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How to Choose the Best Sealing Components?

Seals have a direct impact on equipment performance. When used properly, they prevent fluid leakage, extend cylinder life, minimize friction and energy consumption, and improve actuator positioning accuracy. Seals are designed to prevent leaks with minimal friction and wear. Many parameters affect how well they work.

When selecting seals and testing them to verify performance, engineers must consider all the many factors. While the prospect may seem daunting, practical experience with many of these factors can help engineers avoid common mistakes and replicate proven successes. Depending on the application, some are more applicable than others. Here are some considerations that engineers should keep in mind when looking for optimum sealing performance.


Sealing components need the pressure to function. Remember that pressure can deform the seal and change the fluid film in which the seal.

Consider the effect of the rate of pressure rise. A rapid rise in pressure may result in a leak when fluid bypasses the seal. Consider how changes in pressure can affect the fluid film. Films become thinner at higher pressures.

Consider potential pressure spikes from valves, pipes, and other sources. Remember the role of pressure relative to the dynamic profile. Pressure conditions may vary significantly in various motion sequences.

Underestimate hardware expansion or internal deformation caused by pressure. Changes in mating hardware can seriously affect sealing performance.

Misjudging the effect of pressure on internal contamination. Higher pressures give more impetus to contaminants and accelerate wear and debris production.

Concentrate testing only at peak pressures or high system pressures. Pressure can actuate seals, and sealing systems may not be properly actuated at low pressures. Assume that the test pressure is exactly the same as the application pressure.

Sealing Components (type U)


The sealing system must absorb the load or force in order to properly guide the piston or rod. If possible, incorporate bearings or wear rings to handle most of the load and limit rod or piston deflection.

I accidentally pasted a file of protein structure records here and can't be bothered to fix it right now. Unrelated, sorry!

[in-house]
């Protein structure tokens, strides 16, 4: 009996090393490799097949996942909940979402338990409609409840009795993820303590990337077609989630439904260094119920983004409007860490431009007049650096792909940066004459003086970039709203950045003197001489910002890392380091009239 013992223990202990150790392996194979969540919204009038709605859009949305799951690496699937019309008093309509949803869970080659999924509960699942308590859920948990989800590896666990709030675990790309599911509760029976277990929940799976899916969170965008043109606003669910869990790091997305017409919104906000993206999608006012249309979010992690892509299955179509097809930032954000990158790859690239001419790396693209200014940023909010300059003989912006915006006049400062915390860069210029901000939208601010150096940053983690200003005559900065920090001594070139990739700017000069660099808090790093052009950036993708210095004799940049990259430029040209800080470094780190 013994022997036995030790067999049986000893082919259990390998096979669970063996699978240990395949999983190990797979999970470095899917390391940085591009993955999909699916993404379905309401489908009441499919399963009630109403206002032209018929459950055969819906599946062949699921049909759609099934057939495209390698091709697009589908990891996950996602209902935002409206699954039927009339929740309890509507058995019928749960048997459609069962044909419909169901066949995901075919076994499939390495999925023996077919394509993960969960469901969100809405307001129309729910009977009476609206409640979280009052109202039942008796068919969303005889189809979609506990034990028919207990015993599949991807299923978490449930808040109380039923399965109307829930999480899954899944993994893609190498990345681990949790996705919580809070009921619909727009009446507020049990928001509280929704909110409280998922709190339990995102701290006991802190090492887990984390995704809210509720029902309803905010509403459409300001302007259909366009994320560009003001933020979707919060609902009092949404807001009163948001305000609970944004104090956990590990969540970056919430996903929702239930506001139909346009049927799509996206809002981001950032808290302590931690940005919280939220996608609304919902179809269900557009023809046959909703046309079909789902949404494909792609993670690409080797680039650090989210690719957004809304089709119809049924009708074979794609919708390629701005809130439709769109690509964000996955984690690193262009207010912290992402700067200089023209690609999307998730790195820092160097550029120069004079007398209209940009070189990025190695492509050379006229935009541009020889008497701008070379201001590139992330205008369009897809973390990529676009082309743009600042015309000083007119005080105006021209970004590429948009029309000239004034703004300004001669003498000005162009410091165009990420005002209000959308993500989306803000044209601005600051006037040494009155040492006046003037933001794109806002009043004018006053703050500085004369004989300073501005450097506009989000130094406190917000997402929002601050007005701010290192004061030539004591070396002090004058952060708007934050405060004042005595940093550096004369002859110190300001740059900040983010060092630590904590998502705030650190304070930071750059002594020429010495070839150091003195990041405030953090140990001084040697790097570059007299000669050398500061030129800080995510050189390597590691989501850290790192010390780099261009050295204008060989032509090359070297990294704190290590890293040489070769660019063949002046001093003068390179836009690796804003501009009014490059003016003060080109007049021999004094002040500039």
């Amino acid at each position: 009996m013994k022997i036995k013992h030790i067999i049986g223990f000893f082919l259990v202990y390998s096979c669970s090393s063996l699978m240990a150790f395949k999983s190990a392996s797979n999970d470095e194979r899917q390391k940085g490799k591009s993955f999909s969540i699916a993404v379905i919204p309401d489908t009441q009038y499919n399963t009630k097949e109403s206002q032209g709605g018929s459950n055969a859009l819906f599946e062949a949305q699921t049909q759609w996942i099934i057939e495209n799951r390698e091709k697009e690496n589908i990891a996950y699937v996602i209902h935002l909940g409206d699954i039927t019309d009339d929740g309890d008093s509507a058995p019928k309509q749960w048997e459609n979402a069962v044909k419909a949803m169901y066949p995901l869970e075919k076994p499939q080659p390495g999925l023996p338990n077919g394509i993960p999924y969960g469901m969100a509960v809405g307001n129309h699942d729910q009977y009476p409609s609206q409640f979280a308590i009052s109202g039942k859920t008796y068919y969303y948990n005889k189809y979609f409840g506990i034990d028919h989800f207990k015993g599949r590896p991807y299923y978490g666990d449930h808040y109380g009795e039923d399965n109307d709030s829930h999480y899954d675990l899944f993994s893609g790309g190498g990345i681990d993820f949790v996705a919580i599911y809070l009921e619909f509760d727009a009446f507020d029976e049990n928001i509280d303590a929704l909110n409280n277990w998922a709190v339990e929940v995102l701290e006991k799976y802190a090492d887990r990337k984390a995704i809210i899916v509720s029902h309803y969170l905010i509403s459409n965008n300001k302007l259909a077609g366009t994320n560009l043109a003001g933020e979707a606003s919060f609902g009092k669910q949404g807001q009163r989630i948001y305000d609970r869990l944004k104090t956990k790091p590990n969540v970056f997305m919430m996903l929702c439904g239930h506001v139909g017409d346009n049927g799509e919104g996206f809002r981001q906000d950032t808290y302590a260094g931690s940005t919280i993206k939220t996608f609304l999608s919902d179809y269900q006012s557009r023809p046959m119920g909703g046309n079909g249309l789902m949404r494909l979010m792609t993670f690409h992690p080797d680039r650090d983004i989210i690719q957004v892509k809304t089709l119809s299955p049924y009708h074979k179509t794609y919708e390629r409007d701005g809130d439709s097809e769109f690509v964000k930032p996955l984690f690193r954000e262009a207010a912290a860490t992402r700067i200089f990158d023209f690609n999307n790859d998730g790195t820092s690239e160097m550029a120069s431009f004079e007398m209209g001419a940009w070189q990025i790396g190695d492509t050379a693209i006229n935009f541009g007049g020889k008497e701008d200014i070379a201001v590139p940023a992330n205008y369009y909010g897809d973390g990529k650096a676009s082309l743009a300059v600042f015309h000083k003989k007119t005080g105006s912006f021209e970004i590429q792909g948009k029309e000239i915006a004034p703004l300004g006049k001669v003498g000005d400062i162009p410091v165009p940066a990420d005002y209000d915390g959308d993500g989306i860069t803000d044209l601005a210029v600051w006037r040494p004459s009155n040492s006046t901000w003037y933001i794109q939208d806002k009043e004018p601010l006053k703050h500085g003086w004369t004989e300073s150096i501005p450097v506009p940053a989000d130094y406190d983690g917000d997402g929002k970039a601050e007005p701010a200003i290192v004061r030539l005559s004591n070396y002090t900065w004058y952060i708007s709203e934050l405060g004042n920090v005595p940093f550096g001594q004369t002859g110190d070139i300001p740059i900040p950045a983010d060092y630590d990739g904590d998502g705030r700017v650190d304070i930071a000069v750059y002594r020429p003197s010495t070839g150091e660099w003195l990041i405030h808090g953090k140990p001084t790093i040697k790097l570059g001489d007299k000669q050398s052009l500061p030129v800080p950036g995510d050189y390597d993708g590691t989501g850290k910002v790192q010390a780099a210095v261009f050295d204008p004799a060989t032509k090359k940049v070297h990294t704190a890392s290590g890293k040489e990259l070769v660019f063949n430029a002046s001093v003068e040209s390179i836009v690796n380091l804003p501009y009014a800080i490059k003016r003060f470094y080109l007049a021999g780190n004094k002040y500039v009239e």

Understand that for partial tests that replicate only part of the machine, the engineer may need to convert the load to displacement. Due to dimensional differences between the test stand and the actual application, isolated tests cannot simulate the specific loads applied to the wear ring.

Please note that scarf cuts on wear rings work better on the unloaded side of the bearing. This ensures maximum material coverage of the wear ring and subsequent load distribution.


Velocity plays an important role in many applications. Variations in duty cycle, motion parameters, and acceleration can all significantly improve or reduce seal performance.

Understand that variations in operating cycles (e.g. linear cycles) can introduce different failure modes. For example, systems with slow rod extension and fast contraction behave differently compared to systems with fast extension and slow contraction. The latter is more susceptible to inter-seal pressure traps. In such cases, special seals may be required to reduce pressure build-up between the seals.

Note that velocity has a significant effect on fluid film thickness and therefore on sealing effectiveness, leakage, friction, and wear. As velocity decreases, leakage increases.

Ignore the fact that velocity can significantly change fluid properties. Rising temperatures, decreasing viscosity, and chemical separation and degradation are all associated with higher velocities and they often lead to premature failure.

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